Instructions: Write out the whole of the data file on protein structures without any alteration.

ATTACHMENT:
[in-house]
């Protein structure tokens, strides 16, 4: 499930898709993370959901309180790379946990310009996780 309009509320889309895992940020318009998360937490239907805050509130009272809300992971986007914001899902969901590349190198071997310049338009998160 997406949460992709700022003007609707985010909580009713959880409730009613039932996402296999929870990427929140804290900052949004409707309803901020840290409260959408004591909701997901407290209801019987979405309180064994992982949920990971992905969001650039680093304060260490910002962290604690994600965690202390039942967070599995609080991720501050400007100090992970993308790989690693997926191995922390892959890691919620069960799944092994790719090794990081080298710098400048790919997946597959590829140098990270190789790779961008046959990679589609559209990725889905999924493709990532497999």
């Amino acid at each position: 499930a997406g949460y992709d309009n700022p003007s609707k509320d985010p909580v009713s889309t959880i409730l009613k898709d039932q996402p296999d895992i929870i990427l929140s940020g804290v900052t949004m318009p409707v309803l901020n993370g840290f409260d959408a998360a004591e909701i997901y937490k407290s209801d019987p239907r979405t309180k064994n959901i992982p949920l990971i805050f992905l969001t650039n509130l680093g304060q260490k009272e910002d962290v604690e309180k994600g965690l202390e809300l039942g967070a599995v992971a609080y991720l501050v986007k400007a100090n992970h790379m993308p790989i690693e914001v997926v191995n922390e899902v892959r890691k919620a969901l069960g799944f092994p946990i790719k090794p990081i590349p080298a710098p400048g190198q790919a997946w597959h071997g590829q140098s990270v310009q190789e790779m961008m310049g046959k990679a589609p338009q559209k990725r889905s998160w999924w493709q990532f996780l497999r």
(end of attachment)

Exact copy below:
[in-house]
């Protein structure tokens, strides 16, 4: 499930898709993370959901309180790379946990310009996780 309009509320889309895992940020318009998360937490239907805050509130009272809300992971986007914001899902969901590349190198071997310049338009998160 997406949460992709700022003007609707985010909580009713959880409730009613039932996402296999929870990427929140804290900052949004409707309803901020840290409260959408004591909701997901407290209801019987979405309180064994992982949920990971992905969001650039680093304060260490910002962290604690994600965690202390039942967070599995609080991720501050400007100090992970993308790989690693997926191995922390892959890691919620069960799944092994790719090794990081080298710098400048790919997946597959590829140098990270190789790779961008046959990679589609559209990725889905999924493709990532497999």
């Amino acid at each position: 499930a997406g949460y992709d309009n700022p003007s609707k509320d985010p909580v009713s889309t959880i409730l009613k898709d039932q996402p296999d895992i929870i990427l929140s940020g804290v900052t949004m318009p409707v309803l901020n993370g840290f409260d959408a998360a004591e909701i997901y937490k407290s209801d019987p239907r979405t309180k064994n959901i992982p949920l990971i805050f992905l969001t650039n509130l680093g304060q260490k009272e910002d962290v604690e309180k994600g965690l202390e809300l039942g967070a599995v992971a609080y991720l501050v986007k400007a100090n992970h790379m993308p790989i690693e914001v997926v191995n922390e899902v892959r890691k919620a969901l069960g799944f092994p946990i790719k090794p990081i590349p080298a710098p400048g190198q790919a997946w597959h071997g590829q140098s990270v310009q190789e790779m961008m310049g046959k990679a589609p338009q559209k990725r889905s998160w999924w493709q990532f996780l497999r």